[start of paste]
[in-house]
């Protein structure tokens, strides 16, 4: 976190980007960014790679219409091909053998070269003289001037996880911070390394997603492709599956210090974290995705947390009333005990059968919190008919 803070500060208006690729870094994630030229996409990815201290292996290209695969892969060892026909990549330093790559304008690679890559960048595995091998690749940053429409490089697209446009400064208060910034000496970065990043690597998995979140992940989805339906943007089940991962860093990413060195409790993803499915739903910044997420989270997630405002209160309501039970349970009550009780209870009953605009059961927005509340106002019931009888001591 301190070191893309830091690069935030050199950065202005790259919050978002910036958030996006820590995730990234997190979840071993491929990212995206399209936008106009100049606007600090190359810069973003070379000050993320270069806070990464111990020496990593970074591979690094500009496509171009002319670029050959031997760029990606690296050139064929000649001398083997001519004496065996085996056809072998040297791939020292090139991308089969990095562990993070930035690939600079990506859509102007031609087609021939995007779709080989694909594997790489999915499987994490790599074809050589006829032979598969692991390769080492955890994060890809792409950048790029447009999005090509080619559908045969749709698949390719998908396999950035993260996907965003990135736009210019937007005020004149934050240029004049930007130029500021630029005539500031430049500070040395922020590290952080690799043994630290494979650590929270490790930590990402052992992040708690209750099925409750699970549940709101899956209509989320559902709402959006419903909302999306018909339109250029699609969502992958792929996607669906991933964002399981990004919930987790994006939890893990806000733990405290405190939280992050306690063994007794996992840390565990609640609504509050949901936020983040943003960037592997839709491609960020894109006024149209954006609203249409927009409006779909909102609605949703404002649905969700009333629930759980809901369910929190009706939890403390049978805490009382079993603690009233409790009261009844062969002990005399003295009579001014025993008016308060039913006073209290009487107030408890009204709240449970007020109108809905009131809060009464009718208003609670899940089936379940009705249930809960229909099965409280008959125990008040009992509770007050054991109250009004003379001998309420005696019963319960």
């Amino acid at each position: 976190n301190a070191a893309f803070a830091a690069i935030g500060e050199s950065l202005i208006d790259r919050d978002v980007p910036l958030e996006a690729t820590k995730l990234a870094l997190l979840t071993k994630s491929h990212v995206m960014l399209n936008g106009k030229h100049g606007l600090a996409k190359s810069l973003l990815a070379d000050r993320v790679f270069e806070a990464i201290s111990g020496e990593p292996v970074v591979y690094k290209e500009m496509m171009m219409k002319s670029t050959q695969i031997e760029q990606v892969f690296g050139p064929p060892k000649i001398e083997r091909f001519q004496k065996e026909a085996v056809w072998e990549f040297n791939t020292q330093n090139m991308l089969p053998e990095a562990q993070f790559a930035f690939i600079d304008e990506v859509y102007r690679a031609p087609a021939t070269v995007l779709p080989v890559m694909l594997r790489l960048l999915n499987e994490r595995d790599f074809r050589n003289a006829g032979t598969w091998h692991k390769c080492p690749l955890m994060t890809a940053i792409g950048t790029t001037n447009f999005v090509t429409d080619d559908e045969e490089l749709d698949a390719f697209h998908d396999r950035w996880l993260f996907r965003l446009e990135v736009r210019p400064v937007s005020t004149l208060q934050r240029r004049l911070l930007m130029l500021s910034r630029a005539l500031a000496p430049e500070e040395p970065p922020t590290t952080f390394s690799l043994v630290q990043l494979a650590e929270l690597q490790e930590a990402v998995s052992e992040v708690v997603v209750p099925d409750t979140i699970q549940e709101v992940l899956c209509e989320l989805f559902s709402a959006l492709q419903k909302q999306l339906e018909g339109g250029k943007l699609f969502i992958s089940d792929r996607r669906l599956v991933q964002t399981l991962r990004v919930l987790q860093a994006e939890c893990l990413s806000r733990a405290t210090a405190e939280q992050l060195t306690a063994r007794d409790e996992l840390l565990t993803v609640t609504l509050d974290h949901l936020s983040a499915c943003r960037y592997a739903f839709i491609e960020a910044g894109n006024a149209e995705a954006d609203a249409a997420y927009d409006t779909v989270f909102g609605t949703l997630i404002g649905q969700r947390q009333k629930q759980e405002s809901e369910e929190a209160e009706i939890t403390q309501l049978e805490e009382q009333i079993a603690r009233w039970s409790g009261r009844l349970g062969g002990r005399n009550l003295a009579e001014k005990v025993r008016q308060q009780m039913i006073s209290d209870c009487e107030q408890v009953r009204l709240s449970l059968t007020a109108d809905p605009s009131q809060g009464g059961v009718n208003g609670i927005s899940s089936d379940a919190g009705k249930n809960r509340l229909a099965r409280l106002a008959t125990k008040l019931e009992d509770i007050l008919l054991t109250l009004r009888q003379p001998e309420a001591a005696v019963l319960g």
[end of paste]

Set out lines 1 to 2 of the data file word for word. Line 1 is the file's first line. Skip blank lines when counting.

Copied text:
[in-house]
């Protein structure tokens, strides 16, 4: 976190980007960014790679219409091909053998070269003289001037996880911070390394997603492709599956210090974290995705947390009333005990059968919190008919 803070500060208006690729870094994630030229996409990815201290292996290209695969892969060892026909990549330093790559304008690679890559960048595995091998690749940053429409490089697209446009400064208060910034000496970065990043690597998995979140992940989805339906943007089940991962860093990413060195409790993803499915739903910044997420989270997630405002209160309501039970349970009550009780209870009953605009059961927005509340106002019931009888001591 301190070191893309830091690069935030050199950065202005790259919050978002910036958030996006820590995730990234997190979840071993491929990212995206399209936008106009100049606007600090190359810069973003070379000050993320270069806070990464111990020496990593970074591979690094500009496509171009002319670029050959031997760029990606690296050139064929000649001398083997001519004496065996085996056809072998040297791939020292090139991308089969990095562990993070930035690939600079990506859509102007031609087609021939995007779709080989694909594997790489999915499987994490790599074809050589006829032979598969692991390769080492955890994060890809792409950048790029447009999005090509080619559908045969749709698949390719998908396999950035993260996907965003990135736009210019937007005020004149934050240029004049930007130029500021630029005539500031430049500070040395922020590290952080690799043994630290494979650590929270490790930590990402052992992040708690209750099925409750699970549940709101899956209509989320559902709402959006419903909302999306018909339109250029699609969502992958792929996607669906991933964002399981990004919930987790994006939890893990806000733990405290405190939280992050306690063994007794996992840390565990609640609504509050949901936020983040943003960037592997839709491609960020894109006024149209954006609203249409927009409006779909909102609605949703404002649905969700009333629930759980809901369910929190009706939890403390049978805490009382079993603690009233409790009261009844062969002990005399003295009579001014025993008016308060039913006073209290009487107030408890009204709240449970007020109108809905009131809060009464009718208003609670899940089936379940009705249930809960229909099965409280008959125990008040009992509770007050054991109250009004003379001998309420005696019963319960």